Andrew Orr joins host Kelly Guimont to discuss Security Friday news (even though it’s Wednesday) and point out some Black Friday deals.
Amazon Sidewalk is a new initiative by the company that creates a low-bandwidth network pooled from the personal networks of Amazon device owners.
Amazon Sidewalk is a shared network, coming later this year, that helps devices like Amazon Echo devices, Ring Security Cams, outdoor lights, and motion sensors work better at home and beyond the front door. When enabled, Sidewalk can unlock unique benefits for your device, support other Sidewalk devices in your community, and even open the door to new innovations like locating items connected to Sidewalk.
Of course, there are numerous privacy and security concerns, although Amazon does claim it has “strong encryption” without going into details.
Thomas Moyer, Apple’s head of global security, is among four people indicted in a concealed weapons permit bribery scandal.
Researchers found backdoors found in Jetstream routers that lets a hacker remotely control the router and any device connected to it. This router is sold exclusively at Walmart.
CyberNews reached out to Walmart for comment and to understand whether they were aware of the Jetstream backdoor, and what they plan to do to protect their customers. After we sent information about the affected Jetstream device, a Walmart spokesperson informed CyberNews: “Thank you for bringing this to our attention. We are looking into the issue to learn more. The item in question is currently out of stock and we do not have plans to replenish it.”
Bad news for owners of these routers, but at least Walmart won’t sell them anymore.
In a similar situation to a Facebook scam, researchers uncovered an unsecured database with over 380 million records in a potential Spotify hacking operation.
The origins of the database and how the fraudsters were targeting Spotify are both unknown. The hackers were possibly using login credentials stolen from another platform, app, or website and using them to access Spotify accounts.
Working with Spotify, we confirmed that the database belonged to a group or individual using it to defraud Spotify and its users. We also helped the company isolate the issue and ensure its customers were safe from attack.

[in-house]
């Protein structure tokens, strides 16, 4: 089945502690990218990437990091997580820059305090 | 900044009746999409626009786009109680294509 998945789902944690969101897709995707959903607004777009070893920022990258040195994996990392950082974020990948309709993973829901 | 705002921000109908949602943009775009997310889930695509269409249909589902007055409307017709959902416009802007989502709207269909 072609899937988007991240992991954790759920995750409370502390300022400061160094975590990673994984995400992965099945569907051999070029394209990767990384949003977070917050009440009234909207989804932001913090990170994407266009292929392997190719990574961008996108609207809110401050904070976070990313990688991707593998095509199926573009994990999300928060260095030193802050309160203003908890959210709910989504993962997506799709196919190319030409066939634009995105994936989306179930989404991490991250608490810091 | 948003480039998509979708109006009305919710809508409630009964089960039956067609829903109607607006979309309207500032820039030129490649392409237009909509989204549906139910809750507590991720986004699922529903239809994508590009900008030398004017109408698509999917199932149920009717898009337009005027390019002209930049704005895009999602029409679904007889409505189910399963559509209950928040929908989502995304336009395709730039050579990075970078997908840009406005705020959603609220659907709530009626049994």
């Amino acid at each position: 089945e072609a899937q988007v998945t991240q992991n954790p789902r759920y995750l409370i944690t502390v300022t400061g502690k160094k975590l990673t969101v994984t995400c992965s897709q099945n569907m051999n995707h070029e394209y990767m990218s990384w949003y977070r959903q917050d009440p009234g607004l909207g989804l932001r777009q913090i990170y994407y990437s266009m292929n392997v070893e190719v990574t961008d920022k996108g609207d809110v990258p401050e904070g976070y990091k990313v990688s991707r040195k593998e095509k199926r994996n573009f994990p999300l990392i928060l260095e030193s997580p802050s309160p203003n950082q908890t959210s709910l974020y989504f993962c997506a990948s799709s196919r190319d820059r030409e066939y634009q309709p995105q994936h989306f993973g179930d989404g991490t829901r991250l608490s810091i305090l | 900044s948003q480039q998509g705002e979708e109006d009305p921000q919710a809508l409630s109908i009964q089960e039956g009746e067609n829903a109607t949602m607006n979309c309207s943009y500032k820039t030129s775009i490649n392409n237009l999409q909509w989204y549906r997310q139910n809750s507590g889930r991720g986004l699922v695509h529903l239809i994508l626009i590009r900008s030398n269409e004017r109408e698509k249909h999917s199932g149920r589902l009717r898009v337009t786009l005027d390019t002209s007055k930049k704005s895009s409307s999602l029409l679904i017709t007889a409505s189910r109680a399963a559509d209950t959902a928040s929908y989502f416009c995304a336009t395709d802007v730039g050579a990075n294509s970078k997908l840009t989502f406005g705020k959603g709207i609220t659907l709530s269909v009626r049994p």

Two zero days in Chrome, CVE-2020-16013 and CVE-2020-16017, are “high severity” in nature and users should update the browser as soon as possible. The The Cybersecurity and Infrastructure Security Agency (CISA) says the security flaws are actively being exploited in the wild.
CVE-2020-16017, on the other hand, would appear to be a memory corruption vulnerability within the Chrome website sandboxing feature known as Site Isolation.
On Thursday, October 12th, right around 3:30pm EST, Apple’s OCSP server stopped responding. On the surface that doesn’t sound like much, but when you stop and realize this is the server responsible for authenticating the certificates at the core of all your apps, it starts to matter.
And matter it did! For about an hour yesterday, Mac apps wouldn’t launch (or would launch slowly), rebooting was super-slow (for the same reason), and even Zoom connections took minutes to connect.
A phishing and credit card fraud operation has been targeting Facebook users and was recently uncovered due to an exposed database.
The fraudsters used the stolen login credentials to share spam comments on Facebook posts via the victims hacked account, directing people to their network of scam websites. These websites all eventually led to a fake Bitcoin trading platform used to scam people out of ‘deposits’ of at least €250.
However, the day after we discovered the database, it was attacked by the ongoing widespread Meow cyberattack, which completely wiped all its data.